This movement is in stark contrast to Paul’s willingness to engage the world on its own terms in the first century, Origen’s engagement with the secular polemics of Celsus in the third century (248 C.E.), and Augustine’s in the fifth century. In fact, Origen wrote eight such books, taking on the pagan philosopher on an intellectually respectable playing field, demonstrating the reasonable nature of faith. In the modern church, many of those who attempt to do this have been relegated to the margins of modern evangelicalism to the point where the most reflective among us keep their mouths closed while being expected to continue writing their tithe checks.

There is some irony in this process. The push toward anti-intellectualism in many churches has been legitimated largely because American universities (secular universities and even many within the Council of Christian Colleges and Universities) have been branded as “too secular” to be trusted with our young people. The irony lies in the fact that this has only served to perpetuate the secularization of the academy and to make Christian scholars more marginalized. If the academy is off limits to the devout believer, what will become of the academy? What would we expect? The world of academe will continue down the path of secularization if believers are encouraged to abandon the field. Is that what we do? Do we really desire to discourage believers from engaging certain groups of people with the gospel, only to complain later about how secular they are?

All in all, this trend has increased the acrimony between Christianity and the life of the mind and made the conservative evangelical environment less accepting of Christian intellectuals as well. Many academics, including me, have been shouted to the margins of a church culture that rules out reflection, dialogue, and questioning as if they were sure pathways to theological liberalism. Since higher education promotes these habits associated with the life of the mind, to be highly educated is often seen as synonymous with “liberal,” and liberal is viewed as unmitigated evil. The noisy reactions of an anti-intellectual crowd have made it much more difficult to hear the softer, more reasoned voices of Dietrich Bonhoeffer , C.S. Lewis, Nicholas Wolterstorff, Alvin Plantinga, John Polkinhorne, and Gerd Theissen.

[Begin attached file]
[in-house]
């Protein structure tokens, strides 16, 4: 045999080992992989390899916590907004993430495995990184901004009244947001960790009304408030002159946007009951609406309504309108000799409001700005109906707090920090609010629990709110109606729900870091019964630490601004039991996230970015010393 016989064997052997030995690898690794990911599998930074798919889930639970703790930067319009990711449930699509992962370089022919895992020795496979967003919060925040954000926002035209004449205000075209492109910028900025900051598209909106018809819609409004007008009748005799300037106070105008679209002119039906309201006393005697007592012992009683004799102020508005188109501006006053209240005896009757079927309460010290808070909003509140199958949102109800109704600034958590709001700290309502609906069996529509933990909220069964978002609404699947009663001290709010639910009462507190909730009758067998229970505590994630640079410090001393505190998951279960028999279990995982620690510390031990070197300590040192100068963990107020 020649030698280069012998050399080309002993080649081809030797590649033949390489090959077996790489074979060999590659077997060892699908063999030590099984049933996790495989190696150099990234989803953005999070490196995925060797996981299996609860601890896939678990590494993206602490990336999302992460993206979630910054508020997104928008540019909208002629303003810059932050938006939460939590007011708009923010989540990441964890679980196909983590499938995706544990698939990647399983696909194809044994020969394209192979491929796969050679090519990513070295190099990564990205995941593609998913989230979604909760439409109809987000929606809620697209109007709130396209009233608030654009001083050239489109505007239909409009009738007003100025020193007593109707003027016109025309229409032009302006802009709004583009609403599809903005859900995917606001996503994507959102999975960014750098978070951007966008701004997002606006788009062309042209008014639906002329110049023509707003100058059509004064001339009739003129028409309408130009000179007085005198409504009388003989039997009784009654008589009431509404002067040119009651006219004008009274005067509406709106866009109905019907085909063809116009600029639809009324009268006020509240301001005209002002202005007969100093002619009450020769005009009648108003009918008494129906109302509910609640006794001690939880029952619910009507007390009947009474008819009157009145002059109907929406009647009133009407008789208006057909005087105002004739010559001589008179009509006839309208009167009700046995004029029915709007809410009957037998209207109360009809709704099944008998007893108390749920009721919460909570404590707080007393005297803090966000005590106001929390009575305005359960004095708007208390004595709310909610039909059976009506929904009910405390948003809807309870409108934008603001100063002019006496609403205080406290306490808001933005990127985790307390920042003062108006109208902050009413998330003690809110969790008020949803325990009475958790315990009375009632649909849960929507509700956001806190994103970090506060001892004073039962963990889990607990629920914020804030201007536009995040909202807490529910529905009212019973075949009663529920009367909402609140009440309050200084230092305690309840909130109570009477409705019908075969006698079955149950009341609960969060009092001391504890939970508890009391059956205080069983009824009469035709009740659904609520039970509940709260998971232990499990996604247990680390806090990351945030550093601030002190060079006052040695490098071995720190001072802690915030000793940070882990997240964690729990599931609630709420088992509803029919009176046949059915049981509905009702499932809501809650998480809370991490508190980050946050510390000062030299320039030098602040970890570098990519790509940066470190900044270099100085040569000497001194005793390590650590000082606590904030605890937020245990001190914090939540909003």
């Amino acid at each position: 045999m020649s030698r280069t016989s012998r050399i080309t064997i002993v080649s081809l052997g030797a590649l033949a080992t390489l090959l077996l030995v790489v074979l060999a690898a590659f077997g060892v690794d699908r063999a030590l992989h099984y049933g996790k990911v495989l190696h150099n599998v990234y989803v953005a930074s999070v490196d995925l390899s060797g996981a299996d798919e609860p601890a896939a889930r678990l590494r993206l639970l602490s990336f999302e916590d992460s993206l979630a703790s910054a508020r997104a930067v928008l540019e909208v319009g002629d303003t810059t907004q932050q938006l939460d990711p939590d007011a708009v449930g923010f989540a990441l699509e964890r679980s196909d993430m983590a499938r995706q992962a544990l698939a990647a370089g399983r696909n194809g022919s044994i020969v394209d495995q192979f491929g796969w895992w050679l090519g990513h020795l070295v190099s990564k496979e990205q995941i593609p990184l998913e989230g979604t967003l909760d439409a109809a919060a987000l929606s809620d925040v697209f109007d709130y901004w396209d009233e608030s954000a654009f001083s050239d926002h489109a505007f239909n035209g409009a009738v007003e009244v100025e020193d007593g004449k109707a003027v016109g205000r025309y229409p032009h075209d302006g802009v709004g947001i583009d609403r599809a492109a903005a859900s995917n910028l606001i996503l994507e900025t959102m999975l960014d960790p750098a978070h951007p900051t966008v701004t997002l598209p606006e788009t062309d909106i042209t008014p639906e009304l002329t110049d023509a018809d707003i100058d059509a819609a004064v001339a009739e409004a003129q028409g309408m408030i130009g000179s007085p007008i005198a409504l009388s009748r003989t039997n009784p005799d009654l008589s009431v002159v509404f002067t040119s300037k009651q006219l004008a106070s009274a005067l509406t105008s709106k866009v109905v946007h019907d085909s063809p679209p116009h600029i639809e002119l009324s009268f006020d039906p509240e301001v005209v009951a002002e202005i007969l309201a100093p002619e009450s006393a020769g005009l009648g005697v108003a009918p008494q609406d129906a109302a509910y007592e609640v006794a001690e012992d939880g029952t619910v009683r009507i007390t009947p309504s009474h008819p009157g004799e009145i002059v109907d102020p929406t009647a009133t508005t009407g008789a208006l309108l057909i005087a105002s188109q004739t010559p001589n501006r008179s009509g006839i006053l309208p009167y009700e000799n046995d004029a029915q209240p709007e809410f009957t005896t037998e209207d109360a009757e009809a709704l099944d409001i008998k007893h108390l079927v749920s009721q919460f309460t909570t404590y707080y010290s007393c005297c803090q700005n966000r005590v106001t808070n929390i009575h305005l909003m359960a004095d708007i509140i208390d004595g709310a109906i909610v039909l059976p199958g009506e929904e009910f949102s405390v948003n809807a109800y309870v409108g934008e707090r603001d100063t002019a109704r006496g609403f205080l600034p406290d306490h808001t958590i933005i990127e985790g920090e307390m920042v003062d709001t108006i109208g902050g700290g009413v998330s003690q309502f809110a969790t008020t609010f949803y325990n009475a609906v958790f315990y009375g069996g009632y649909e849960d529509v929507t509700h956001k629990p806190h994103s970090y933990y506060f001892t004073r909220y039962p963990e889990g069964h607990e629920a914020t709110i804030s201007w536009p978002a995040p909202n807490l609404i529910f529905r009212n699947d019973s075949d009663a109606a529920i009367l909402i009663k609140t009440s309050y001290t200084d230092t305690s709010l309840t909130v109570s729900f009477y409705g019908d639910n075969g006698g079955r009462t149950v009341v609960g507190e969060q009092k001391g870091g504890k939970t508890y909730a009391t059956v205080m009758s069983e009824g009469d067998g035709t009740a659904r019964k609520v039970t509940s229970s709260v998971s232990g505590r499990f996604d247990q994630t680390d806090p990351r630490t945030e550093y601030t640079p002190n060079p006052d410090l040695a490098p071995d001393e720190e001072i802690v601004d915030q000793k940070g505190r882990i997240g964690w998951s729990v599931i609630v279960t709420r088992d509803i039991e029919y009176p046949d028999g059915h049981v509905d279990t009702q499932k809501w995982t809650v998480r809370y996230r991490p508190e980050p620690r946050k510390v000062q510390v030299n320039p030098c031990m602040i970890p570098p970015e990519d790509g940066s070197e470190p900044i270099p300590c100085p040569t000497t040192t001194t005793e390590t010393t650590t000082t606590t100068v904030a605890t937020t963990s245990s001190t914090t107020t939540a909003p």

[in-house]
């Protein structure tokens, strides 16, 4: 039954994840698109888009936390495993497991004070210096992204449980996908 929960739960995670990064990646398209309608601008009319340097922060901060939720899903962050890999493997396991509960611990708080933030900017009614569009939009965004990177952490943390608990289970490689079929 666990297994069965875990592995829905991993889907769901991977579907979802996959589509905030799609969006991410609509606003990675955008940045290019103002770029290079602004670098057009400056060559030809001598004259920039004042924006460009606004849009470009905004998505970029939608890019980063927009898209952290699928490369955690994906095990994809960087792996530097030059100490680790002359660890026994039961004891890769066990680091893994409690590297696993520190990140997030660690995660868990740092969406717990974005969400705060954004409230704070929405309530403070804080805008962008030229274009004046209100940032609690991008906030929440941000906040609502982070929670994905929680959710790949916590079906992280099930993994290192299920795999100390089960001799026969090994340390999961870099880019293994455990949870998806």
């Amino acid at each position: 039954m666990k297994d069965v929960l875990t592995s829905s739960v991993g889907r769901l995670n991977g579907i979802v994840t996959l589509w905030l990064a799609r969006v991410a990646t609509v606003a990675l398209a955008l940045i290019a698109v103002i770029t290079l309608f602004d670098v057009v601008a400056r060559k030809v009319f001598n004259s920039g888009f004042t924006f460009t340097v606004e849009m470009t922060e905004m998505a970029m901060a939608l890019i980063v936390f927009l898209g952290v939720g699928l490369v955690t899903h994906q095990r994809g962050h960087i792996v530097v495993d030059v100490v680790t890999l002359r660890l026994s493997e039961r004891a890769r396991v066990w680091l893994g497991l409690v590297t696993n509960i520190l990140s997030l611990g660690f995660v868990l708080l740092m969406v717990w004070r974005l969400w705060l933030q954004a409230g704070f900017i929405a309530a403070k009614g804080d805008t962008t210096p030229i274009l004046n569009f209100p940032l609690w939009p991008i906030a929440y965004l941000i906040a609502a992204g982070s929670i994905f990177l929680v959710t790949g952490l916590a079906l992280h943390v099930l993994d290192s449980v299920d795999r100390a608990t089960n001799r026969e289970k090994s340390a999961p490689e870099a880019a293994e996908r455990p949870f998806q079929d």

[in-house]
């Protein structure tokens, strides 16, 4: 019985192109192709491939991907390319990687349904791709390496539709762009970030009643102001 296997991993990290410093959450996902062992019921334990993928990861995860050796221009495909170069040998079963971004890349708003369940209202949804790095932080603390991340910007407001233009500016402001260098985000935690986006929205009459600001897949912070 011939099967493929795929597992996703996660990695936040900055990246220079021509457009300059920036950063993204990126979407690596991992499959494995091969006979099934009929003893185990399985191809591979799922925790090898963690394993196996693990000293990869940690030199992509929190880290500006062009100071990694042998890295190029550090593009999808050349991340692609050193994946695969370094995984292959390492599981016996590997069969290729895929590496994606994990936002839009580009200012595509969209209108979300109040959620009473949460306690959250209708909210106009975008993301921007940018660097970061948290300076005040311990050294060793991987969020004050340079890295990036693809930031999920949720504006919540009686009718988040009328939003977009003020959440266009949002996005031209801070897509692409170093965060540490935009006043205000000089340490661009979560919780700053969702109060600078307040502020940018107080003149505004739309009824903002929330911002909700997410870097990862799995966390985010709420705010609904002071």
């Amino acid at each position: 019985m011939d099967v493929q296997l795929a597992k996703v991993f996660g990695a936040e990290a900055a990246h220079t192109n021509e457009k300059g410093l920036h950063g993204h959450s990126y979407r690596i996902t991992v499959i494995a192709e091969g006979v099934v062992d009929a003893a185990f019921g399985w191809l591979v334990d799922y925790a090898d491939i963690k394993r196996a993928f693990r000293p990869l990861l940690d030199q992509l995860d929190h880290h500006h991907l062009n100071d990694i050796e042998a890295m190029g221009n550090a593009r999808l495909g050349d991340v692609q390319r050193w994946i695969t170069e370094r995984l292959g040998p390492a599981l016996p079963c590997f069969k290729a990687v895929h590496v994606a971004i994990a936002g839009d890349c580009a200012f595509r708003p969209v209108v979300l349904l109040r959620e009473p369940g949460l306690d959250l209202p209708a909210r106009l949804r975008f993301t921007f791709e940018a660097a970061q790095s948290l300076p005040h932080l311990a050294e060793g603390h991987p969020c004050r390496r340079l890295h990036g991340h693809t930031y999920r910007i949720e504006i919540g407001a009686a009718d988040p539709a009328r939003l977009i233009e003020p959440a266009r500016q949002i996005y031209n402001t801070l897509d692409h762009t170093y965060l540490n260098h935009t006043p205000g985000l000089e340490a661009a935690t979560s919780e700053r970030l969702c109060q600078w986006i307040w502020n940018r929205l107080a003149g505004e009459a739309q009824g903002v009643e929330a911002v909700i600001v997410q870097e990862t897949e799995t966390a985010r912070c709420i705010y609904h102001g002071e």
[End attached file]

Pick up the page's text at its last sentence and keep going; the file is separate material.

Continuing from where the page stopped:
I wonder if even the great evangelist Jonathan Edwards, who believed in a great partnership between the Christian faith and the life of the mind, would be welcome in most modern American evangelical congregations.

Would He Be Allowed to Preach in Your Church?
Would He Be Allowed to Preach in Your Church?

As a result, when modern evangelicals are in need of their own intellectual resources to meet the challenges posed by modernity, secularism, postmodernism, or other faith traditions, as Noll says, they find that “the cupboard is nearly bare.” Why is it so bare? This war on expertise has created a church culture in which everyone with common sense is an expert. Well, in a setting where everyone is a so-called “expert,” the worst thing one can be is a true expert.

Back to the Bible Study Class

The several group members who began our discussion suggested that we should rely on a so called common-sense tack (often deceptively referred to as “plain” or “normal”) sought by many anti-intellectual approaches, which suggest that meaning in the scriptures is always readily apparent without disciplined study. The assumption here is that the Bible is written in common sense language, and anyone with a modicum of common sense will be able to comprehend its meaning. However, this “anyone with common sense should know” approach neglects the reality that our current definition of what is common sensical is a twenty-first century (it really began in the nineteenth century), Western definition. Applying this definition to a first century, Mediterranean text will hardly yield meaning which is self-evident. The confusion caused by this has led, even among churches employing a literalist approach to the scriptures, to studies in which various members sit and discuss what a passage means to them. This often results in a meaning that is chimerical at best, having little relation to the author’s intent.

What Should We Do?

1) The church must reclaim its place in Biblical and theological education. There was a time when solid doctrinal education was available at the local church. Those days are now behind us. At one time, Sunday morning Bible study consisted of expository journeys in the scriptures, while Sunday evenings offered training in topically based doctrinal studies. Those have been abandoned in favor of a de-skilled curriculum. The church has all but abandoned Biblical/theological education to the seminaries.